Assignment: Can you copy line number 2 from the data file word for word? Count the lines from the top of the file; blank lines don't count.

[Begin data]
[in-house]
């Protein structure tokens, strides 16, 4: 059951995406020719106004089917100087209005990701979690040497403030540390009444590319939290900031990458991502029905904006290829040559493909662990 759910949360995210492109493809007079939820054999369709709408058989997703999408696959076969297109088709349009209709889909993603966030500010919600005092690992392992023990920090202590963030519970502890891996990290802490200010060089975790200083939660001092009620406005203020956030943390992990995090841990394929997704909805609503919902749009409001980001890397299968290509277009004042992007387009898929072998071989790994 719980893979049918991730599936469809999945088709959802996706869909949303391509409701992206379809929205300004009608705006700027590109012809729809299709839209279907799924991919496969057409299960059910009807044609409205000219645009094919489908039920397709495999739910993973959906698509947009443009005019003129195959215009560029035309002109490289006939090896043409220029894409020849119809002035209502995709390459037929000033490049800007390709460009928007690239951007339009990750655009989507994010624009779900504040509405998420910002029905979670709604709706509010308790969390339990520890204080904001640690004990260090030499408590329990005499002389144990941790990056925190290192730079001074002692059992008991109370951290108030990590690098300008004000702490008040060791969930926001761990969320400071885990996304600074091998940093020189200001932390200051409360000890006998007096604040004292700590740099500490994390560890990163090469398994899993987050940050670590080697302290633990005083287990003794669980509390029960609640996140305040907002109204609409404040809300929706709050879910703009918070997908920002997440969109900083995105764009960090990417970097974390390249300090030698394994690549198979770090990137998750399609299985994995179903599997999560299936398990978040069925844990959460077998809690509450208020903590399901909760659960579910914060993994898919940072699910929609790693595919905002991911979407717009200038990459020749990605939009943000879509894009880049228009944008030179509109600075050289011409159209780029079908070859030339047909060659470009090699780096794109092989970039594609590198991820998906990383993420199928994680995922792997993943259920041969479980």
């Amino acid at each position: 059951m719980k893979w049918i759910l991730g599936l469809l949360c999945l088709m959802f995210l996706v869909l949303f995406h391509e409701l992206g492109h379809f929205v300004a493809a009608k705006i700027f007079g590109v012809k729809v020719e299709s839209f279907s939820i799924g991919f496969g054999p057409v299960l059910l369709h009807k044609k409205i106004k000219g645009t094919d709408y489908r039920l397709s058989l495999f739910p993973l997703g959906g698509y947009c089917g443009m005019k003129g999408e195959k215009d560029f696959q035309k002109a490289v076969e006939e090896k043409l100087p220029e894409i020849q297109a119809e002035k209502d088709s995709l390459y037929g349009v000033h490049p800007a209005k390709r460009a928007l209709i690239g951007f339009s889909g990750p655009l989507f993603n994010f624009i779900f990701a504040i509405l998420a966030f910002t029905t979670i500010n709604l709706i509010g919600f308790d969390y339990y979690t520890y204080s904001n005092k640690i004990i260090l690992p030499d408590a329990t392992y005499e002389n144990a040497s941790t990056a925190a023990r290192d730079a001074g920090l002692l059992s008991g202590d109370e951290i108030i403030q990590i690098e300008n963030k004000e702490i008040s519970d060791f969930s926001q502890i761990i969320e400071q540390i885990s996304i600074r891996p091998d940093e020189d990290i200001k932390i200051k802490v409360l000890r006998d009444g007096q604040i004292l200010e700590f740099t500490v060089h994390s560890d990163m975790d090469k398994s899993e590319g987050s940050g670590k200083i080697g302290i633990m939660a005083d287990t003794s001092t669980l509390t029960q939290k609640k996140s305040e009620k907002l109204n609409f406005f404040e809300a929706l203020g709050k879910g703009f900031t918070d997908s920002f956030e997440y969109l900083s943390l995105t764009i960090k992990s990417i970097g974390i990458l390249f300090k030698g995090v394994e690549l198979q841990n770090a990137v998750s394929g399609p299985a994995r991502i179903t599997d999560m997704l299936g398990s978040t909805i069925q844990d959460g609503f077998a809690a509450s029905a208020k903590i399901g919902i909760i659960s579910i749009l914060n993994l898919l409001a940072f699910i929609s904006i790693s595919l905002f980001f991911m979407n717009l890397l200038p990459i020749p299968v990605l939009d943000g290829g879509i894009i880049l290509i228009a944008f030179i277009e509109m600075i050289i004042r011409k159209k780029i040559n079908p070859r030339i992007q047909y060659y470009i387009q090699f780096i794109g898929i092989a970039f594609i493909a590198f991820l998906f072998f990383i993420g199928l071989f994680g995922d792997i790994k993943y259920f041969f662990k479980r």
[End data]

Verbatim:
């Protein structure tokens, strides 16, 4: 059951995406020719106004089917100087209005990701979690040497403030540390009444590319939290900031990458991502029905904006290829040559493909662990 759910949360995210492109493809007079939820054999369709709408058989997703999408696959076969297109088709349009209709889909993603966030500010919600005092690992392992023990920090202590963030519970502890891996990290802490200010060089975790200083939660001092009620406005203020956030943390992990995090841990394929997704909805609503919902749009409001980001890397299968290509277009004042992007387009898929072998071989790994 719980893979049918991730599936469809999945088709959802996706869909949303391509409701992206379809929205300004009608705006700027590109012809729809299709839209279907799924991919496969057409299960059910009807044609409205000219645009094919489908039920397709495999739910993973959906698509947009443009005019003129195959215009560029035309002109490289006939090896043409220029894409020849119809002035209502995709390459037929000033490049800007390709460009928007690239951007339009990750655009989507994010624009779900504040509405998420910002029905979670709604709706509010308790969390339990520890204080904001640690004990260090030499408590329990005499002389144990941790990056925190290192730079001074002692059992008991109370951290108030990590690098300008004000702490008040060791969930926001761990969320400071885990996304600074091998940093020189200001932390200051409360000890006998007096604040004292700590740099500490994390560890990163090469398994899993987050940050670590080697302290633990005083287990003794669980509390029960609640996140305040907002109204609409404040809300929706709050879910703009918070997908920002997440969109900083995105764009960090990417970097974390390249300090030698394994690549198979770090990137998750399609299985994995179903599997999560299936398990978040069925844990959460077998809690509450208020903590399901909760659960579910914060993994898919940072699910929609790693595919905002991911979407717009200038990459020749990605939009943000879509894009880049228009944008030179509109600075050289011409159209780029079908070859030339047909060659470009090699780096794109092989970039594609590198991820998906990383993420199928994680995922792997993943259920041969479980």